At the Golden Globe awards last night, winners included “Boardwalk Empire” for best TV drama (discussed in the Forward here and here); Al Pacino for his turn as Jack Kevorkian in HBO’s “You Don’t Know Jack” (discussed in the Forward here); Paul Giamatti as best actor in “Barney’s Version” (here and here); Natalie Portman in “Black Swan” (here); and David Fincher and Aaron Sorkin for best director and best screenplay, respectively, for “The Social Network,” which also took home the prize for best drama.
Speaking of Hollywood, will “war and terrorism insurance” help lure American production companies to Israel?
Greet “Kehilah,” a new online magazine for Jews of color.
Benjamin Ivry investigates the literary chameleon, Romain Gary.
Rachel Barenblat writes a tree poem for “Birch Magazine.”
Raphael Mostel goes to see the story of Ruth at the New York Chinese Opera Society.
Tongues have been clicking in the Orthodox world about the U.S. debut of Eve Annenberg’s feature film “Romeo and Juliet in Yiddish” (which I previously wrote about for the Forward here), but the New York Jewish Film Festival screening on January 16 at Lincoln Center sold out quickly and the Hasidic dropouts-turned actors who star in the film expect a huge black hat turnout.
On the frum woman’s web site imamother.com someone who grew up in Boro Park with former Satmar beauty Malky Weisz, who plays Juliet, posted: “I think this film is going to create a huge chilull ha shem [desecration of G-d’s name], even though I have no inkling as to what the story line is.”
Readers do not expect witnesses to historical tragedy to be supremely intelligent, producing gimlet-eyed conclusions about executioners and victims. Yet Ludwik Hirszfeld, a Polish Jewish microbiologist and serologist (expert in blood serum) who died in 1954, did just that in a book issued last August to no fanfare from University of Rochester Press.
“Ludwik Hirszfeld: The Story of One Life” was translated by Marta A. Balinska, and edited by Balinska with William Schneider. Hirszfeld’s memoir, dictated in the 1940s, is fascinating on many accounts; in the Warsaw ghetto, Hirszfeld heroically organized anti-epidemic measures and vaccination campaigns against typhus, as well as teaching clandestine medical classes. A major scientist who made discoveries about blood grouping with relation to disease, Hirszfeld recounts how the rise of European fascism affected the scientific world.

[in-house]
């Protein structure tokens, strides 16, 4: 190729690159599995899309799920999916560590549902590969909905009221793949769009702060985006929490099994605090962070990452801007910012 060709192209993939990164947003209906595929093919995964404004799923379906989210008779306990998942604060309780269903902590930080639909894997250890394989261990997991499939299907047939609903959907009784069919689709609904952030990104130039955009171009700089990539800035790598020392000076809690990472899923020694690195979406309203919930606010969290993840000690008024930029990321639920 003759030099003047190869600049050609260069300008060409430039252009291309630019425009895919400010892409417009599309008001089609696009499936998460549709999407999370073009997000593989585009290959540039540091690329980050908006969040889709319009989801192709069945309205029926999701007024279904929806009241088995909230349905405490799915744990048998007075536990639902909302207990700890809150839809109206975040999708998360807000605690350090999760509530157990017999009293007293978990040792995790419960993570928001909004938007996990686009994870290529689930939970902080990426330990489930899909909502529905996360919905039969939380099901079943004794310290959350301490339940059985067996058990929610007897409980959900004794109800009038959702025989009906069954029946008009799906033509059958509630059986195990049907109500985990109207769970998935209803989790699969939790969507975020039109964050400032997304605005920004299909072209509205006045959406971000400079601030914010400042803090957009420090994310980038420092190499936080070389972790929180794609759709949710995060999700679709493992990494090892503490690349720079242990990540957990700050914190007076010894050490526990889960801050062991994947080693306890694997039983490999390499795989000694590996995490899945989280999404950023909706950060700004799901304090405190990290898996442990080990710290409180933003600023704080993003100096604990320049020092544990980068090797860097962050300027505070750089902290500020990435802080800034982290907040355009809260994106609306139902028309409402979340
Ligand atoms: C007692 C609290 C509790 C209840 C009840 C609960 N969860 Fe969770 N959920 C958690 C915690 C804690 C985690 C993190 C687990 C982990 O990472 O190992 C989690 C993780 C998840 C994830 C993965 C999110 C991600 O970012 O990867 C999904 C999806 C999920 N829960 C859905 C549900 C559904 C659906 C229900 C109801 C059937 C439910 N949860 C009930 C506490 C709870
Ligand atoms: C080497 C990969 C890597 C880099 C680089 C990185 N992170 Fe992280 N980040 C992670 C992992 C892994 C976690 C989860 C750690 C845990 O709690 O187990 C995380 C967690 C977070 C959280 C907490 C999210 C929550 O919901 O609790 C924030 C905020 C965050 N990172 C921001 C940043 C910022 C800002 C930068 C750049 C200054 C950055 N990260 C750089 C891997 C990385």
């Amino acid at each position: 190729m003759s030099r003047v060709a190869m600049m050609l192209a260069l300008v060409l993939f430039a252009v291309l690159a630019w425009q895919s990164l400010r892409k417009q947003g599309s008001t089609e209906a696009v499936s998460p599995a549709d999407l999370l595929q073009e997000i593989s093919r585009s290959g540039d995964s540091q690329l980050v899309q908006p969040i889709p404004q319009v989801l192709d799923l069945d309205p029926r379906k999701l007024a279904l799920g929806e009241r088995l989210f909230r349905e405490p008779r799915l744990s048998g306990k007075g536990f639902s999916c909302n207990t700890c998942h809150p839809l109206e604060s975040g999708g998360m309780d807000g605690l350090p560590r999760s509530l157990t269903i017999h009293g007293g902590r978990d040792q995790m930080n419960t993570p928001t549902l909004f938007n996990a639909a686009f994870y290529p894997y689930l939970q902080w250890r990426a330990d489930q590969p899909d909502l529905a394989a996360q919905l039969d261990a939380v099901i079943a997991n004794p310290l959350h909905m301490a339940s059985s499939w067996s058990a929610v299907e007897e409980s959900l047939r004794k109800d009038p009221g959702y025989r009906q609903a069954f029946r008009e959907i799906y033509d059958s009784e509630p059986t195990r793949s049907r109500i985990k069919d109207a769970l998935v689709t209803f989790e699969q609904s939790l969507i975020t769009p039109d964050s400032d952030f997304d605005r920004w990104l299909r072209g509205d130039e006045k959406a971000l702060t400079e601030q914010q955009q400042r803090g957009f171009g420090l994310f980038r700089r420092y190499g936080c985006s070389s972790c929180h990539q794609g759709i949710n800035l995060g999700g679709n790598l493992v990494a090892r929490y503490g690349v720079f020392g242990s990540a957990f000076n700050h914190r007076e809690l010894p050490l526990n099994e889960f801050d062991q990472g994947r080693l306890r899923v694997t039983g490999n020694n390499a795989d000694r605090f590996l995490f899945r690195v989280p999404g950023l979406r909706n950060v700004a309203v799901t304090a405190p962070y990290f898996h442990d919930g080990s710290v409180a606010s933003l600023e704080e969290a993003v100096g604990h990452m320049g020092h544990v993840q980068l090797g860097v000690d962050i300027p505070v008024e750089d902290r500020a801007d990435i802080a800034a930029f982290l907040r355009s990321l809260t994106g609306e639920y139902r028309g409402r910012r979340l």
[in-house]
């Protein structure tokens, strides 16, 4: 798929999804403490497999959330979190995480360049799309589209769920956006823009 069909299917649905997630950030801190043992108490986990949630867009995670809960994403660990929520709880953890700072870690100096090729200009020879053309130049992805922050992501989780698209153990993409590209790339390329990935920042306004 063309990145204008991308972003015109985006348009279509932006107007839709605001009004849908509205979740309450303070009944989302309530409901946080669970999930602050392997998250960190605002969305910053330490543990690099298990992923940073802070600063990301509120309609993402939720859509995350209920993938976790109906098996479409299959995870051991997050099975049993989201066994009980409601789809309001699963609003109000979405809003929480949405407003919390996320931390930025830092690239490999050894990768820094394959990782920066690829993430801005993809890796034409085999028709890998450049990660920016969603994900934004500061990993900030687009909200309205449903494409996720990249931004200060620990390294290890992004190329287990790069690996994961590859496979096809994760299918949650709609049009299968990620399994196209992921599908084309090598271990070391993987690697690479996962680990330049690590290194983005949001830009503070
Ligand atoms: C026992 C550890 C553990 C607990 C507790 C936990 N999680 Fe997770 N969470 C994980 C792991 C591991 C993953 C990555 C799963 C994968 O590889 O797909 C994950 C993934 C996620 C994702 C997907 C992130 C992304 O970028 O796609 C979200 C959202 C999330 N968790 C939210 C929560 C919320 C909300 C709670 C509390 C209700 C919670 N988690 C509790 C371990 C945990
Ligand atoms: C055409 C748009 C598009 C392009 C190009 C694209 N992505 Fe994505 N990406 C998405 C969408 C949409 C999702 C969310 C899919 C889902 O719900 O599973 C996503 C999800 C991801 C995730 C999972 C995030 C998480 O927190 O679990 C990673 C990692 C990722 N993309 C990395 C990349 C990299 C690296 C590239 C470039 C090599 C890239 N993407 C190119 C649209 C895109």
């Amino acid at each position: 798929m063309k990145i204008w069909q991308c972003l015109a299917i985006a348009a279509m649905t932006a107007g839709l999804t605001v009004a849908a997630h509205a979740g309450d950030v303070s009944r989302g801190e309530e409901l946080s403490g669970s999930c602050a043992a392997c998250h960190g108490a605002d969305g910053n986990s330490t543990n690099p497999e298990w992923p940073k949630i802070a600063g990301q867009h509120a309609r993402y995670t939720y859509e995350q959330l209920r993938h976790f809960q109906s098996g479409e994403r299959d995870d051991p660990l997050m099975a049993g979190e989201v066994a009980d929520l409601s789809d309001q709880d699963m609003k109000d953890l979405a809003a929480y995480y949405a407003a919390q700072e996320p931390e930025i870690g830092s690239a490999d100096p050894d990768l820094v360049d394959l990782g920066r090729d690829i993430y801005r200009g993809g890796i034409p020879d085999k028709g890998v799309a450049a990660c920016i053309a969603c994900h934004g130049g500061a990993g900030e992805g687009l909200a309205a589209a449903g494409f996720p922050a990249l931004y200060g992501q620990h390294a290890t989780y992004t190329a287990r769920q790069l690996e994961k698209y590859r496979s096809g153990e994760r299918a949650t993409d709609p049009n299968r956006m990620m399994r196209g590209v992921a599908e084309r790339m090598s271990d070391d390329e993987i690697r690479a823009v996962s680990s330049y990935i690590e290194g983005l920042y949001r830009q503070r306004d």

For those accustomed to seeing Lou Reed as the snarling badass of the New York music scene, his first directorial effort, “Red Shirley,” will come as something of a shock. Far from touching on the trademark obsessions of his Velvet Underground days — sadomasochism and drugs, to be precise — the film is a loving, strenuously respectful portrait of his cousin, Shirley Novick, on the eve of her 100th birthday.
The documentary, which screens January 15 at the New York Jewish Film Festival and clocks in at a mere 28 minutes, is full of awkward angles and random shifts from color to black-and-white. It’s a clumsy effort, technically speaking, full of production flaws that are bizarre to the point of distraction, yet the story that Reed tells is charming enough that you can almost overlook the film’s defects.
Crossposted from Haaretz
For decades the music band Al-asheqeen has provided a soundtrack to life in the Palestinian territories; their songs are heard at weddings, funerals, and in daily living.
The band, which was created in Damascus by Palestinians from refugee camps in Syria and Lebanon, has become a symbol of national heritage and a bastion of Palestinian cultural and religious tradition. But until last month, the group had never set foot on Palestinian land.
Under the auspices of Palestinian President Mahmoud Abbas, the group of 33 singers and dancers performed in ten concerts across the West Bank’s major cities and towns, including Ramallah, Jericho, Bethlehem, Jenin, Nablus, Hebron and Abu Dis.
Each Thursday, The Arty Semite features excerpts and reviews of the best contemporary Jewish poetry. This week, Rodger Kamenetz introduces “Going to the Movies” by Andrei Codrescu. This piece originally appeared on March 2, 2001, as part of the Forward’s Psalm 151 series. It is being published here online for the first time.
Mr. Codrescu was born in 1946 in Sibiu, Romania, and in an early autobiography, “Life and Times of an Involuntary Genius,” he vividly describes the anti-Semitism of Stalinist Romania. He immigrated to the United States as a teenager, landing initially in Detroit, where he was helped by Jewish charities. Already an accomplished poet in Transylvania, he carried the surrealist tradition headlong into the New York poetry scene of the 1960s, where he was influenced by the writing of Frank O’Hara and Ted Berrigan.
Poet, novelist, essayist, autobiographer, editor of the online literary review “Exquisite Corpse” and National Public Radio commentator, Mr. Codrescu has forged a persona half de Tocqueville and half Henry Miller as he comments on American life with a mixture of wisdom, bemusement and wonder.
Orly Adelson’s employees do not salute her when they report for work in the morning.
“I would like that, but they won’t,” she said, laughing at the thought.
Adelson is president of dick clark productions, the company that produces shows such as “So You Think You Can Dance,” “Shaq Vs.,” the Academy of Country Music Awards, and the Golden Globe Awards, which will be presented January 16. What prompted the question about the salute was less her current duties than a job she held years ago: lieutenant in the Israel Defense Forces.
In some ways, that experience proved a burden. “It’s in every article about me,” Adelson said. “‘She was in the military,‘ [they write]. I’m proud of it. But I’ve done many things since then.” Still, she conceded that “it’s part of what shaped me.”